Dr. George A. O’Toole

Dr. O’Toole is the Elmer R. Pfefferkorn, PhD, Professor of Microbiology and Immunology at the Geisel School of Medicine at Dartmouth. He received his Ph.D. from the University of Wisconsin-Madison with Dr. Jorge Escalante-Semerena and performed postdoctoral studies at Harvard Medical School as a Damon-Runyon and a Hood Fellow with Dr. Roberto Kolter. Dr. O’Toole has worked in bacterial systems for ~30 years, published extensively in the area of bacterial biofilm formation, dissecting the cAMP/c-di-GMP signaling network that regulate biofilm formation and discovering bacterial surface-sensing pathways. His laboratory also studies microbial interactions and their impacts on antibiotic tolerance in the context of polymicrobial biofilm communities in the airway and gut, and how dysbiosis in gut microbiota in infants/children with cystic fibrosis impacts local/systemic inflammation, as well as health outcomes in this population. His work has been highlighted in three different textbooks.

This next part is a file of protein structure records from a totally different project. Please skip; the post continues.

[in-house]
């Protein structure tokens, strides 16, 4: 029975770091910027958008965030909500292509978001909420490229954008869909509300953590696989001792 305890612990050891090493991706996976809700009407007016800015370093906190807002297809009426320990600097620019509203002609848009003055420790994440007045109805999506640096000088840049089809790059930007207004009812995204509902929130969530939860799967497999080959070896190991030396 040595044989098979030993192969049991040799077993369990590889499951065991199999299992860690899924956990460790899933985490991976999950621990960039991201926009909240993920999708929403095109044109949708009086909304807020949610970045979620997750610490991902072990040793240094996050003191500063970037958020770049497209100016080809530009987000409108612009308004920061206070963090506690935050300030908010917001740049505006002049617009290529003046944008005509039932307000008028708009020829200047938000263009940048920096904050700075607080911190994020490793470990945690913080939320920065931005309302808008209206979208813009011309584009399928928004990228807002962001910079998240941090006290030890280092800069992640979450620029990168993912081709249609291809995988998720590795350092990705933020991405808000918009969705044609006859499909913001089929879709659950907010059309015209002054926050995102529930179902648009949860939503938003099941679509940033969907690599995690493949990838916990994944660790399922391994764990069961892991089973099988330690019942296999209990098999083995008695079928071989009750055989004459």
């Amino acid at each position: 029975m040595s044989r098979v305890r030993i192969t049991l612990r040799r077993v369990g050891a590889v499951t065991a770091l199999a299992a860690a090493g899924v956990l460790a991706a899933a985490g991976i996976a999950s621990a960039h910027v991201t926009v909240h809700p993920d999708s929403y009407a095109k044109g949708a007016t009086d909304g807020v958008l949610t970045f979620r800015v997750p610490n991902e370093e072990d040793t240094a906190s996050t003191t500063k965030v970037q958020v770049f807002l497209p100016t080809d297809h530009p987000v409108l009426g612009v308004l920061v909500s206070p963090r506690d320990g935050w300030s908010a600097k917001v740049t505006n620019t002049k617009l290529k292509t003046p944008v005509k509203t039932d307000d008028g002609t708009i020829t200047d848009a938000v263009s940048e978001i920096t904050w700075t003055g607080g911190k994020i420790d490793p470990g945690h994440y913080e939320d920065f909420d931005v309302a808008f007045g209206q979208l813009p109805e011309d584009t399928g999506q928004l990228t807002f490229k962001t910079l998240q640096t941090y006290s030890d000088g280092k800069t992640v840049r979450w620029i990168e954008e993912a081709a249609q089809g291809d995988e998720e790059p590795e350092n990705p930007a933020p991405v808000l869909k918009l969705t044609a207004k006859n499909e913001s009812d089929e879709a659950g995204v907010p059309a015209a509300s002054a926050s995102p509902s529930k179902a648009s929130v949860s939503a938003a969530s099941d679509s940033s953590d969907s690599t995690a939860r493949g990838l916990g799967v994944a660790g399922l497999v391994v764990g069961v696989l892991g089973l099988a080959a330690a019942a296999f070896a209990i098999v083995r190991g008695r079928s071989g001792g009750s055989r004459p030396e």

His honors include the NSF Career Award, Dupont Young Investigator Award and Pew Scholar in the Biomedical Sciences, an NIH MERIT award, election as a fellow of AAAS and the American Academy of Microbiology and serving as Editor-in-Chief for the Journal of Bacteriology.

Dr. Claudia Muratori

Dr. Claudia Muratori completed virology and cell biology training followed by a Ph.D. in human biology and genetics at the University of Rome La Sapienza. Her postdoctoral research focused on cancer cell signaling and treatment using pulsed electric fields. Currently, she is an assistant professor at the Frank Reidy Research Center for Bioelectrics and in the Department of Electrical & Computer Engineering at Old Dominion University in Norfolk, Virginia (USA).

She is the author of 28 peer-reviewed publications and a member of the council of the International Society for Electroporation-Based Technologies and Treatments (ISEBTT). Her research focuses on understanding the biological responses initiated by short intense electric pulses, which include: the opening of stable pores in the cell membrane and internal cell structures; phospholipid scrambling; alteration of cell metabolism and function; initiation of diverse cell death pathways; and regulated release of danger signals. These basic research studies have broad relevance to human health topics with prospective applications in cancer and antimicrobial treatment.